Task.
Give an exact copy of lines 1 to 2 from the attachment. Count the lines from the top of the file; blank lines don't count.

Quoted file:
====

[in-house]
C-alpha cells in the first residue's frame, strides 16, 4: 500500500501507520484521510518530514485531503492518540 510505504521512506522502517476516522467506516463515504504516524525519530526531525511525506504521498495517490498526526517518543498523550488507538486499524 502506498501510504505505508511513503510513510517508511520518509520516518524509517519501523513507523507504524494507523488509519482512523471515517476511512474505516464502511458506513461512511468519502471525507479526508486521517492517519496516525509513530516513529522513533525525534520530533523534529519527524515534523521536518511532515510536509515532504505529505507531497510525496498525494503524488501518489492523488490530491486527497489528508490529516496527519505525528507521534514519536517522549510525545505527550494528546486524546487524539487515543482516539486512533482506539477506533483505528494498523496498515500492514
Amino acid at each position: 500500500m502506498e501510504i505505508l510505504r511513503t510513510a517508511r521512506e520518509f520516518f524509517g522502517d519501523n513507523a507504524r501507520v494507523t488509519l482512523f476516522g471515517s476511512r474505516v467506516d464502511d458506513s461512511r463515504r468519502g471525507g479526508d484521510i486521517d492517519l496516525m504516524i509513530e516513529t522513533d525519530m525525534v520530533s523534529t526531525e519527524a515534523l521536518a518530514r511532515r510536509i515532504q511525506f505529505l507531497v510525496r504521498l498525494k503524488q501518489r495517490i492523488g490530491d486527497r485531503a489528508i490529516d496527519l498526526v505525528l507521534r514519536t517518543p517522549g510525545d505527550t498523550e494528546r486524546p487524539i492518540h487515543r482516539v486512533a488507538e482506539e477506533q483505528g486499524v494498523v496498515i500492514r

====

[in-house]
C-alpha cells in the first residue's frame, strides 16, 4: 500500500501507520484521510518530514485531503492518540 510505504521512506522502517476516522467506516463515504504516524525519530526531525511525506504521498495517490498526526517518543498523550488507538486499524 502506498501510504505505508511513503510513510517508511520518509520516518524509517519501523513507523507504524494507523488509519482512523471515517476511512474505516464502511458506513461512511468519502471525507479526508486521517492517519496516525509513530516513529522513533525525534520530533523534529519527524515534523521536518511532515510536509515532504505529505507531497510525496498525494503524488501518489492523488490530491486527497489528508490529516496527519505525528507521534514519536517522549510525545505527550494528546486524546487524539487515543482516539486512533482506539477506533483505528494498523496498515500492514